GSK schools analytical chemists on drug development

GlaxoSmithKlineGlaxoSmithKline (GSK) Pharmaceutical Company has started a one week training workshop for African analytical chemists to equip them with practical skills in Gas Chromatography-Mass Spectrometry (GC-MS).

GC-MS is a widely-used analytical technique classified as crucial for environmental monitoring and drug development.

The training, under a new five-year partnership between GSK, the Royal Society of Chemistry (RSC) and Pan Africa Chemistry Network (PACN), is being rolled out for over 400 scientists from Ghana, Nigeria and Ethiopia, with observers from other countries across the continent also participating.

The programme, which also serves as trainer of trainers, aimed to equip the local chemists to train others leaving a self-sustaining project and a lasting legacy in African science.

The workshop is being held at the Kwame Nkrumah University of Science and Technology from June 6 to 10.

Professor Kwasi Obiri Danso, the Provost of the College of Science, and incoming Vice Chancellor of KNUST, commended the organisers; PACN, RSC and GSK, for choosing Ghana as a venue for the training programme.

“We also thank these bodies for providing the Department of Chemistry with a solar inverter valued for over GH¢42,000.00 to be used as back-up for the electricity supply for the GC-MS and other equipment.

“We hope that this training programme will foster a continued collaboration between our university, the PACN, the Royal Society of Chemistry and GSK.

“We also hope that similar training programmes in the use of other equipment and analytical techniques will be developed in the future in order to build the capacity of our staff and students for effective research,” he said.

Dr Genevieve Adukpo, a senior lecturer in the Department of Chemistry, University of Cape Coast, who is a participant, explained the importance of mastering the analytical technique for local scientists.

“Recently there has been a lot in the news about the adulteration of processed food on the Ghanaian market. So we have to keep checking the food for contaminants, and without these analytical instruments it is difficult.

“In Ghana we are having a lot of problems at the moment, and the programme is important in helping us to solve our own local problems and challenges,” Dr Adukpo said.

Ms Judith Gregory, Principal Scientist in NPD Skin Health at GSK, explained that as a leading research-based pharmaceutical and healthcare company the pharmaceutical giant is committed to improving the quality of human life by enabling people to do more, feel better and live longer.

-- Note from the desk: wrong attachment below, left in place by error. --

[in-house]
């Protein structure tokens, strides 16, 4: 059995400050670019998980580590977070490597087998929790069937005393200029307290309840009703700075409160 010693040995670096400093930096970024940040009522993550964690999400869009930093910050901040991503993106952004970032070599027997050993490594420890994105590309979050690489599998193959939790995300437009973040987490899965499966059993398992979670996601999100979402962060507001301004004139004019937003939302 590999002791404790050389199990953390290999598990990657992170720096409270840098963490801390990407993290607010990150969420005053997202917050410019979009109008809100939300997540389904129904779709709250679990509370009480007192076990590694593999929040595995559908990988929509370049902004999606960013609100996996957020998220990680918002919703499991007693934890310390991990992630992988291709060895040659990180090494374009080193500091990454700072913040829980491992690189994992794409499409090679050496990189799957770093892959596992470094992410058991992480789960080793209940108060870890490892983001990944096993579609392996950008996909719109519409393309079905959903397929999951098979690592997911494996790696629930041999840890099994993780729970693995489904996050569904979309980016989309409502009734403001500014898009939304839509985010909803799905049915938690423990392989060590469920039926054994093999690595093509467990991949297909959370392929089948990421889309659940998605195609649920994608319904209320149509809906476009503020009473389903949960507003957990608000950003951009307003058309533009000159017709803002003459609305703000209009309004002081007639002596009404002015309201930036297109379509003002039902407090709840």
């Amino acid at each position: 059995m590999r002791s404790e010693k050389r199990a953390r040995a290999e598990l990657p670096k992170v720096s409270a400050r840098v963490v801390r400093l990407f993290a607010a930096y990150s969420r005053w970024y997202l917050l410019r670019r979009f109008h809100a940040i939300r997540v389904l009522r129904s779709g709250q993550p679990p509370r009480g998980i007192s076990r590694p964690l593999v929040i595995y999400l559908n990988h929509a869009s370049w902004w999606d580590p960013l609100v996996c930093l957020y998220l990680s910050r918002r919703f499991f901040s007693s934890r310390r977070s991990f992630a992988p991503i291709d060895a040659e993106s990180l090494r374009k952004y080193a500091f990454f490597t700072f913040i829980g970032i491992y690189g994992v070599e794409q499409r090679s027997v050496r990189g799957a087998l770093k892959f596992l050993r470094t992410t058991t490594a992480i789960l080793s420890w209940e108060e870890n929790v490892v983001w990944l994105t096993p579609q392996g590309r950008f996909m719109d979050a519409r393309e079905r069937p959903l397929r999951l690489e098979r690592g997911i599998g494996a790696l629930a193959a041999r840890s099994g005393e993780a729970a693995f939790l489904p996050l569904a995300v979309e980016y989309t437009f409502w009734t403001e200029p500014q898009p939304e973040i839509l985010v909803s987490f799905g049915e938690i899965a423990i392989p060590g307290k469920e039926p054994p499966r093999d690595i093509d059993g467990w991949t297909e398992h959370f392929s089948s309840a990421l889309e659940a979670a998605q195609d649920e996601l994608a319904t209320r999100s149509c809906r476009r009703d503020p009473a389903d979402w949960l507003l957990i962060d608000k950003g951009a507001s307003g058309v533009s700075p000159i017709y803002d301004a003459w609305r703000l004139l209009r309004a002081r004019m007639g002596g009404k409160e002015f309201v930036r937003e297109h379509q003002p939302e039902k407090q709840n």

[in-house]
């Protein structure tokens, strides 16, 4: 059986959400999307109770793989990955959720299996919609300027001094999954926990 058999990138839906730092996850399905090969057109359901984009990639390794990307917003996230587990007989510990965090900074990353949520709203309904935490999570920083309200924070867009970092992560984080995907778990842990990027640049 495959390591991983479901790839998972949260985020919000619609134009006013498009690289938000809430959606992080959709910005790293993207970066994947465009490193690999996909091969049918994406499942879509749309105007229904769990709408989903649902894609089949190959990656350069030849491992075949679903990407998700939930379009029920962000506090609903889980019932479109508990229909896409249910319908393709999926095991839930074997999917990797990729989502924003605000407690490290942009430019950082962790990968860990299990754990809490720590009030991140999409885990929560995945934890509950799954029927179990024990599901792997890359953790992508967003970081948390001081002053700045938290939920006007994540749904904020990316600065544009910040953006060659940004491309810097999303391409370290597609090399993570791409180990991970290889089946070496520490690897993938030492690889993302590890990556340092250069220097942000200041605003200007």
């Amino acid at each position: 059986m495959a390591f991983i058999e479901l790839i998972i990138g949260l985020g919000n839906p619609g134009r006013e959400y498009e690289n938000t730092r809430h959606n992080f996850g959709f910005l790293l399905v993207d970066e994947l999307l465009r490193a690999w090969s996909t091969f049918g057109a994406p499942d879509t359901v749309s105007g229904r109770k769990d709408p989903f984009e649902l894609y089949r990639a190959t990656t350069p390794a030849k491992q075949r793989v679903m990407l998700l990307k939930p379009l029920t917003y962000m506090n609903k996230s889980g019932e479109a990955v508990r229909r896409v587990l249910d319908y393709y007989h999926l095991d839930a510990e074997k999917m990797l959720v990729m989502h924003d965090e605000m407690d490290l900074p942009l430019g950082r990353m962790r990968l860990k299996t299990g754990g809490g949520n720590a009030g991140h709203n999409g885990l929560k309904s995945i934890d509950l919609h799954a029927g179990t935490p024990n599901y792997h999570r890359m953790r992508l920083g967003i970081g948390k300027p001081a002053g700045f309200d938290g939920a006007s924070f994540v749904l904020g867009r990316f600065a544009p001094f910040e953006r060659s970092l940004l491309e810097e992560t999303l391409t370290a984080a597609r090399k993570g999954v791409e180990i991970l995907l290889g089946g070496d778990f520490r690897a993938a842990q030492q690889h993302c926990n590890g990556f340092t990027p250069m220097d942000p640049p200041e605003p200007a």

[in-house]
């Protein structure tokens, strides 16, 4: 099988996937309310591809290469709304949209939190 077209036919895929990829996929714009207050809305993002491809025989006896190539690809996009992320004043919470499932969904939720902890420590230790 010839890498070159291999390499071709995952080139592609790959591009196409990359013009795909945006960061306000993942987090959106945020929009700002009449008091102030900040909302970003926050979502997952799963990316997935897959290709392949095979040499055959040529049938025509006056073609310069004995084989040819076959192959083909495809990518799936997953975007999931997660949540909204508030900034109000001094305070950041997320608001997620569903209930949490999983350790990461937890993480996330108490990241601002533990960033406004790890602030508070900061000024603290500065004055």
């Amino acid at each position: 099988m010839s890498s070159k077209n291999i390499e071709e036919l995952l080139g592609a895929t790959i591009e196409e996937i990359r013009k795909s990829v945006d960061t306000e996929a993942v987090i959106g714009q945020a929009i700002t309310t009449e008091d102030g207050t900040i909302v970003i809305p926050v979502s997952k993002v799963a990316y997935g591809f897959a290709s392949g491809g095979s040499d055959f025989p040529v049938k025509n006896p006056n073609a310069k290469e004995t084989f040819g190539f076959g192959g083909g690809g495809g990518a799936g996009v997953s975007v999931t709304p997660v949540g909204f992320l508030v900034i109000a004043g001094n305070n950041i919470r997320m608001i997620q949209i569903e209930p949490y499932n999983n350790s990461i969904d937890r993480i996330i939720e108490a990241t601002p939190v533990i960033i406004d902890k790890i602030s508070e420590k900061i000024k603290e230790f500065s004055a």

GSK is therefore investing in Africa to increase access to medicines, build capacity and deliver sustainable growth.

She said Africa had long borne the highest rates of infectious diseases and now faced growing incidences of non-communicable disease (NCD) too. This dual health burden posed a significant obstacle in economic and social development.

“GSK is investing at least £100 million in Africa over the next five years. We are investing £25 million to create the world’s first Africa Open Lab for NCD research, where GSK scientists and external researchers will work together to improve understanding of NCD variations in African patients,” she said.

“These training programmes are delivered by a dedicated group of highly-experienced volunteers, and GSK’s involvement will make the delivery model more sustainable through the implementation of a train-the-trainer model, developing the African scientists into trainers themselves,” Ms Gregory said.

The PACN was established in 2007 by the Royal Society of Chemistry and African scientists to provide support for researchers across sub-Saharan Africa. As part of this, the network launched its own training programme in GC-MS which has trained more than 100 African scientists.

The Royal Society of Chemistry is a UK non-profit professional body for chemical scientists which seeks to promote chemical sciences for the benefit of science and humanity.

Source: GNA

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